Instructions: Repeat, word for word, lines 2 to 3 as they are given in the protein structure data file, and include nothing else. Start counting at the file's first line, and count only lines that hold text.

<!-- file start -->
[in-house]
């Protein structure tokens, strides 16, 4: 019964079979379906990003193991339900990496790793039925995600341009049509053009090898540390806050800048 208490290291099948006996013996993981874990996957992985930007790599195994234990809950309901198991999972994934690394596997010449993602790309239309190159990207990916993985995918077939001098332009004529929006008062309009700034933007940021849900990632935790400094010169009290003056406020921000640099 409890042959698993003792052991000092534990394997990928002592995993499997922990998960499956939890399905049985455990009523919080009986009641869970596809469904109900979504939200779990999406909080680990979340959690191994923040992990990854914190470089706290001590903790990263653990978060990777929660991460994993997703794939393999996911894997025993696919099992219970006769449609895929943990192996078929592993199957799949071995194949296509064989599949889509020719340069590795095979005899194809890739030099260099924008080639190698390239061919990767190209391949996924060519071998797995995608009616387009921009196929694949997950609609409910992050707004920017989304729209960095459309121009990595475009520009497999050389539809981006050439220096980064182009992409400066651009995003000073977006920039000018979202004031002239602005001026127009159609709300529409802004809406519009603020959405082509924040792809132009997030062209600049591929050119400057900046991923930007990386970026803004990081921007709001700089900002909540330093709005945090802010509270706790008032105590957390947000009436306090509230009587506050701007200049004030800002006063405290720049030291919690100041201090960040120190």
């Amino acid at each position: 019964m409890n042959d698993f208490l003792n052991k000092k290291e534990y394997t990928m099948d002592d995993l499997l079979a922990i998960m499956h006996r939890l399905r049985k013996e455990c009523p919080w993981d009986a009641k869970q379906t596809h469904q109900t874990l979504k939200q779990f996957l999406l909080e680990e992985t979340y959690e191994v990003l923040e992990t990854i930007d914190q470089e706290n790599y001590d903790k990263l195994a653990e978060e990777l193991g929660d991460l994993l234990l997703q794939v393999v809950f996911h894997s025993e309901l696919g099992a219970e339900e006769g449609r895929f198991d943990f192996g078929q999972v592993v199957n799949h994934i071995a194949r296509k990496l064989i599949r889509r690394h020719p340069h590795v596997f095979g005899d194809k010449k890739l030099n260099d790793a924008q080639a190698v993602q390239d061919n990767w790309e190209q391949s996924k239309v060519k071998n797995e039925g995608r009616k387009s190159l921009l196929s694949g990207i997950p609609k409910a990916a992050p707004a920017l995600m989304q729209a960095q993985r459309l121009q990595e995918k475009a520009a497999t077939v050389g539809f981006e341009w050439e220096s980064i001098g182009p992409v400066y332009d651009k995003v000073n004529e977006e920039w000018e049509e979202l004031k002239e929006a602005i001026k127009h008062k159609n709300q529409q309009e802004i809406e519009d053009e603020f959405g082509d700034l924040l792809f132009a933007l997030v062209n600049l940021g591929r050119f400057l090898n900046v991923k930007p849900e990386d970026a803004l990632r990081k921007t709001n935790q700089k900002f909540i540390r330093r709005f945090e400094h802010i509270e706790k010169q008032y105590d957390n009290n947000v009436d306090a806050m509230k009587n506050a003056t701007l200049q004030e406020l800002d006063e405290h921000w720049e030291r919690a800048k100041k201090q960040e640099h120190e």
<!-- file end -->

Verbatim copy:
């Protein structure tokens, strides 16, 4: 019964079979379906990003193991339900990496790793039925995600341009049509053009090898540390806050800048 208490290291099948006996013996993981874990996957992985930007790599195994234990809950309901198991999972994934690394596997010449993602790309239309190159990207990916993985995918077939001098332009004529929006008062309009700034933007940021849900990632935790400094010169009290003056406020921000640099 409890042959698993003792052991000092534990394997990928002592995993499997922990998960499956939890399905049985455990009523919080009986009641869970596809469904109900979504939200779990999406909080680990979340959690191994923040992990990854914190470089706290001590903790990263653990978060990777929660991460994993997703794939393999996911894997025993696919099992219970006769449609895929943990192996078929592993199957799949071995194949296509064989599949889509020719340069590795095979005899194809890739030099260099924008080639190698390239061919990767190209391949996924060519071998797995995608009616387009921009196929694949997950609609409910992050707004920017989304729209960095459309121009990595475009520009497999050389539809981006050439220096980064182009992409400066651009995003000073977006920039000018979202004031002239602005001026127009159609709300529409802004809406519009603020959405082509924040792809132009997030062209600049591929050119400057900046991923930007990386970026803004990081921007709001700089900002909540330093709005945090802010509270706790008032105590957390947000009436306090509230009587506050701007200049004030800002006063405290720049030291919690100041201090960040120190």
């Amino acid at each position: 019964m409890n042959d698993f208490l003792n052991k000092k290291e534990y394997t990928m099948d002592d995993l499997l079979a922990i998960m499956h006996r939890l399905r049985k013996e455990c009523p919080w993981d009986a009641k869970q379906t596809h469904q109900t874990l979504k939200q779990f996957l999406l909080e680990e992985t979340y959690e191994v990003l923040e992990t990854i930007d914190q470089e706290n790599y001590d903790k990263l195994a653990e978060e990777l193991g929660d991460l994993l234990l997703q794939v393999v809950f996911h894997s025993e309901l696919g099992a219970e339900e006769g449609r895929f198991d943990f192996g078929q999972v592993v199957n799949h994934i071995a194949r296509k990496l064989i599949r889509r690394h020719p340069h590795v596997f095979g005899d194809k010449k890739l030099n260099d790793a924008q080639a190698v993602q390239d061919n990767w790309e190209q391949s996924k239309v060519k071998n797995e039925g995608r009616k387009s190159l921009l196929s694949g990207i997950p609609k409910a990916a992050p707004a920017l995600m989304q729209a960095q993985r459309l121009q990595e995918k475009a520009a497999t077939v050389g539809f981006e341009w050439e220096s980064i001098g182009p992409v400066y332009d651009k995003v000073n004529e977006e920039w000018e049509e979202l004031k002239e929006a602005i001026k127009h008062k159609n709300q529409q309009e802004i809406e519009d053009e603020f959405g082509d700034l924040l792809f132009a933007l997030v062209n600049l940021g591929r050119f400057l090898n900046v991923k930007p849900e990386d970026a803004l990632r990081k921007t709001n935790q700089k900002f909540i540390r330093r709005f945090e400094h802010i509270e706790k010169q008032y105590d957390n009290n947000v009436d306090a806050m509230k009587n506050a003056t701007l200049q004030e406020l800002d006063e405290h921000w720049e030291r919690a800048k100041k201090q960040e640099h120190e």